This post was originally published on the HEFCE blog on 22 March 2018 (archived copy).
Over the last 40 years, leading orchestras have been through a remarkable transformation. Moving from what was a largely male-dominated profession, there is now significant representation of women in professional orchestras. While there are no doubt many factors behind the change, much is attributed to a single intervention – the use of screened auditions. Since selection panels do not know the gender of candidates, who perform in auditions from behind screens, the bias against female musicians has been significantly reduced.
In the context of research, it is generally felt that peer review, while a key part of the processes of validation and assessment, also has biases – both conscious and unconscious. These might be biases against female authors, in favour of research from well-known researchers or prestigious institutions, or relating to nationality or race. And as with orchestras, the use of anonymous review is often held up as a – or even the – solution. It is suggested for all types of peer review – the assessment of research proposals, the evaluation of research outputs before publication, and the post-publication review of research.
Looking at post-publication review in particular, it was recently suggested that the next Research Excellence Framework (REF) should use anonymous review.
Would this be wise? Let’s look at some evidence. Most of the tests of anonymous or 'double-blind' review have been carried out on pre-publication reviews of journal articles, with mixed results. Analysis of an economics journal shows some benefits of anonymous review in terms of types of institution, but not on gender bias. Two studies in computer science demonstrate less bias against new researchers or less well-known institutions.
However, some evidence reveals a significant issue. For example, analysis of anonymous review in a neurobiology journal suggests that reviewers are able to identify a significant proportion of manuscripts, and show a bias towards accepting those that they recognise.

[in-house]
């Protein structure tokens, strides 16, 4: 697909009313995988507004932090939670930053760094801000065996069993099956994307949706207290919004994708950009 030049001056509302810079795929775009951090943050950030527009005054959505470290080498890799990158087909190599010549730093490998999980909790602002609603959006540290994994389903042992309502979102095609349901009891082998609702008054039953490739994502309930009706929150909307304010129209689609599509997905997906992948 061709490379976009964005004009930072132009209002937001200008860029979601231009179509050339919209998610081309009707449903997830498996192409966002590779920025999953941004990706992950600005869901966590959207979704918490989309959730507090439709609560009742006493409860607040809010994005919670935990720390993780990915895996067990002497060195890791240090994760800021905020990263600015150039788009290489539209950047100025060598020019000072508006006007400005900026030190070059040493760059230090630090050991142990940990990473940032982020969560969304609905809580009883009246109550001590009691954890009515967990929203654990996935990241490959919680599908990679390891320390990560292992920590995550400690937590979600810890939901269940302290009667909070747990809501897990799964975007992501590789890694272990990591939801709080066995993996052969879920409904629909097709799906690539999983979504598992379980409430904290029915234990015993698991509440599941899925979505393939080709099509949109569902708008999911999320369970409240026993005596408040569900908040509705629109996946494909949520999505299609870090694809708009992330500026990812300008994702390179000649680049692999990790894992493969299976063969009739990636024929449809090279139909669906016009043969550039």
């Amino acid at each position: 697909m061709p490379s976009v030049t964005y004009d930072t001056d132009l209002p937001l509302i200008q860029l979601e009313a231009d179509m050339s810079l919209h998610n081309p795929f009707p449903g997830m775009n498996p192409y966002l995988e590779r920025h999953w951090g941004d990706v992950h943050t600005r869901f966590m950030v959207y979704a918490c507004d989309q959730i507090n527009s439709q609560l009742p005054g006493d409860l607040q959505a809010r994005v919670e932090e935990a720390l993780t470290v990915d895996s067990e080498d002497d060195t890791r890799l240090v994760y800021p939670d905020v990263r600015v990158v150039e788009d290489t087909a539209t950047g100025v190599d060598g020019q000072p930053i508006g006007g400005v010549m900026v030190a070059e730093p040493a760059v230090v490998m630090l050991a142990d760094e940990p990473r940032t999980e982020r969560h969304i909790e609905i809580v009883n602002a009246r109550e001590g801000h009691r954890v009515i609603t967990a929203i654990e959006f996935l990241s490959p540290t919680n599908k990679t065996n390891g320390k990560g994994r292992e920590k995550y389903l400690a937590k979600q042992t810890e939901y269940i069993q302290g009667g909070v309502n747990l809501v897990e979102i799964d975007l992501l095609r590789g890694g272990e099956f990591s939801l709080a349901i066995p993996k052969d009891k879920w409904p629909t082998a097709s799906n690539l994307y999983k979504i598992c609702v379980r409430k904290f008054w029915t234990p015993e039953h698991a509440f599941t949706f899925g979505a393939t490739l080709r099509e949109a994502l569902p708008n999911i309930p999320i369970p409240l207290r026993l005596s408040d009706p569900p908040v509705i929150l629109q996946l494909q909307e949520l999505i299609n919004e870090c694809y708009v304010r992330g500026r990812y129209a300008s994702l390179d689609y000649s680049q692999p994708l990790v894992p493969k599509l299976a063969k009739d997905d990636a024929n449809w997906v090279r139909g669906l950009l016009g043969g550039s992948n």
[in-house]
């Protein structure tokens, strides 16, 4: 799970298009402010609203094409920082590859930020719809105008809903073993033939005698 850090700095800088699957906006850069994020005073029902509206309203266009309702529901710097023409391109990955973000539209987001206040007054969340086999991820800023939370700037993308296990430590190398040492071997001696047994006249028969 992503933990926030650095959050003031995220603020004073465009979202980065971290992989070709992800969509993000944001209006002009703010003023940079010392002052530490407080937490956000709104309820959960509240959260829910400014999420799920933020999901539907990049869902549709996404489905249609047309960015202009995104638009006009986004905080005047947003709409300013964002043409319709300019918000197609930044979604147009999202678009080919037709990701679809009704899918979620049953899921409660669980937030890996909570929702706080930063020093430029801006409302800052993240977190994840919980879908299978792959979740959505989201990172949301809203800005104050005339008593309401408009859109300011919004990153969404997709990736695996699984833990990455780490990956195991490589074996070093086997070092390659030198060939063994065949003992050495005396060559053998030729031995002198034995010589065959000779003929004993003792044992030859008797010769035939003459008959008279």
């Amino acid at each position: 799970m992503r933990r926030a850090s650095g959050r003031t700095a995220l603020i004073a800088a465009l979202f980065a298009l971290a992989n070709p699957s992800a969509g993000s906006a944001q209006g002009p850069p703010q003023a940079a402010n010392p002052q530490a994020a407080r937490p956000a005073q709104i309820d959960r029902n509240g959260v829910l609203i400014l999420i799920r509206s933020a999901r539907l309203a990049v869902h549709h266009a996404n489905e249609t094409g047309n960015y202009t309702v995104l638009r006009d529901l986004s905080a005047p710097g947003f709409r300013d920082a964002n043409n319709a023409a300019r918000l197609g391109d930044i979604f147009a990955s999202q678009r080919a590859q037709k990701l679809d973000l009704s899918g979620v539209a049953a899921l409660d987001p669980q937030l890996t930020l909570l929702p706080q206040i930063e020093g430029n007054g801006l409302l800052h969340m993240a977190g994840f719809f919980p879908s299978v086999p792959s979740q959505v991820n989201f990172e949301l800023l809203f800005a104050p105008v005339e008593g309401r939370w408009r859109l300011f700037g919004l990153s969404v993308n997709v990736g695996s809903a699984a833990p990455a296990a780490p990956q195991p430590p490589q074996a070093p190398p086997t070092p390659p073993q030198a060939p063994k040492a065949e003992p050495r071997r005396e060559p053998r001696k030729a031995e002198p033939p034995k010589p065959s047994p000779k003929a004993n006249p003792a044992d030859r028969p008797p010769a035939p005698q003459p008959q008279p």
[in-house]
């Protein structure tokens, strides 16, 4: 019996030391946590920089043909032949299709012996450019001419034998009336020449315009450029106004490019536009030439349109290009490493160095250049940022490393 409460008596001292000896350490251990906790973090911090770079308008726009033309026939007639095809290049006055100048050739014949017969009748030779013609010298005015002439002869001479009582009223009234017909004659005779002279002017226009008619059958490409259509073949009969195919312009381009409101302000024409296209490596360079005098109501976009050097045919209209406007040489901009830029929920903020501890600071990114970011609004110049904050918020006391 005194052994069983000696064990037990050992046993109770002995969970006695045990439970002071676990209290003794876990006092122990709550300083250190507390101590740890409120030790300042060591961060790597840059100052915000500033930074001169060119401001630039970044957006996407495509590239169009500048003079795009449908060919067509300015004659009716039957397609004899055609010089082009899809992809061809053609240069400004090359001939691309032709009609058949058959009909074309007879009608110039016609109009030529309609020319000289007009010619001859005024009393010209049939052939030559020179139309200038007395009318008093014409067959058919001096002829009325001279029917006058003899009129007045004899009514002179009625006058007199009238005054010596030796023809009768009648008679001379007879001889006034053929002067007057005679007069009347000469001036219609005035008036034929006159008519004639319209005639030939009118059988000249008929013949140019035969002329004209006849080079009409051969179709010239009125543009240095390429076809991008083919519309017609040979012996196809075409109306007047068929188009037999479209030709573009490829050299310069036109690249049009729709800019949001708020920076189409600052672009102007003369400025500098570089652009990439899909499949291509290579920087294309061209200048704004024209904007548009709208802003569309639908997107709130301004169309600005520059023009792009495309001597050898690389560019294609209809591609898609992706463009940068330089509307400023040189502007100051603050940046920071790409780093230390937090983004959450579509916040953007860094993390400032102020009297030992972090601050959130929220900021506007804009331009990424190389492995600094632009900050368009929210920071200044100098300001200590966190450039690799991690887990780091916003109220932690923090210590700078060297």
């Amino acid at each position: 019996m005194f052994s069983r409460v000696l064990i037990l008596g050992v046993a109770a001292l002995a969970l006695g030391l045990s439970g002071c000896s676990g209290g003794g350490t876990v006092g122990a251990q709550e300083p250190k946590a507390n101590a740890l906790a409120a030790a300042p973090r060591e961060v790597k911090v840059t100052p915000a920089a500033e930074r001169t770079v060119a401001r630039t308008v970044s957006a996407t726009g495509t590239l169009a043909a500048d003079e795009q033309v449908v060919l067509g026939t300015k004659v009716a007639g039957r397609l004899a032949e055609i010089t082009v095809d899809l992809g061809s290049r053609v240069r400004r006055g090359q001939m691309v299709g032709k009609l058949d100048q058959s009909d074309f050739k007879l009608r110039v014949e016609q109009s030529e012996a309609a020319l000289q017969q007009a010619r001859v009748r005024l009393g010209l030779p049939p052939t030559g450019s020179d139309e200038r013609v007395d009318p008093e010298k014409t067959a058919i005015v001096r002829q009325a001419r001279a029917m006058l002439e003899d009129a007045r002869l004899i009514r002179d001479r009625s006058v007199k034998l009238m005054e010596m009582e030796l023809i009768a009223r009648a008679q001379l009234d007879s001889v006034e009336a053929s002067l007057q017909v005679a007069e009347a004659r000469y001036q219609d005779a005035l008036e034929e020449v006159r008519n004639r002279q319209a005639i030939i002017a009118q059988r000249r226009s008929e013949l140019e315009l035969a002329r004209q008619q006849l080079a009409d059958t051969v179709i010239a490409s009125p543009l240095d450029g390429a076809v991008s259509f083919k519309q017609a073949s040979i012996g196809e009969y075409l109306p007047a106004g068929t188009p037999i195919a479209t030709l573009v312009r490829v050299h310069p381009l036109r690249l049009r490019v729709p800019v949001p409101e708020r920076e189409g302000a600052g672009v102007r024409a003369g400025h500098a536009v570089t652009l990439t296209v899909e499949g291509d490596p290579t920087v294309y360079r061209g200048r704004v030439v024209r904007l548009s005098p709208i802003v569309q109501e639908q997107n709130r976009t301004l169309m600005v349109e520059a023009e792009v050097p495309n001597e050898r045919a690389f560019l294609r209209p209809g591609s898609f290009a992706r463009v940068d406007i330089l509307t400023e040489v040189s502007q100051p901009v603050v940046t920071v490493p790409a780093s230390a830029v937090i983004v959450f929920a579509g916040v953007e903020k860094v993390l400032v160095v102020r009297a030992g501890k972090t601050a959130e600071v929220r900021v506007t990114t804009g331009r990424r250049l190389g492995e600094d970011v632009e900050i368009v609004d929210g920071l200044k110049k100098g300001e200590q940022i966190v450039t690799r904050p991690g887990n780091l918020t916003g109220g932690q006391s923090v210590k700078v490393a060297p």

This is an important issue. While names and institutional affiliations can be removed from items to be reviewed, it is hard to remove all clues as to the author's identity. The use of citations and the way they are referred to will potentially reveal the author, and a 30-second google search of the title of a paper or book is likely to allow identification. Of course, this requires the article to have been published, but this will be the case for post-publication review, and increasingly so for 'unpublished' journal articles with the increasing use of preprints and working papers.
In post-publication review, it is also important to note that reviewers will be specialists in the field concerned and may well recognise the work they are reviewing – even if it is anonymised and no steps are taken to break the anonymization.
So, anonymous review has the potential to introduce rather than eliminate bias. It is possible that reviewers’ assessments will be influenced by the familiarity with the field, coming to different views about outputs they recall seeing before. And other biases will resurface for those articles that are recognised, so will apply to some, but not all the assessments.
With all due respect to orchestras, the world of research evaluation is not so simple. While it may sound like an appealing idea to introduce anonymous review into the REF, when everything is considered it does not seem a sensible step.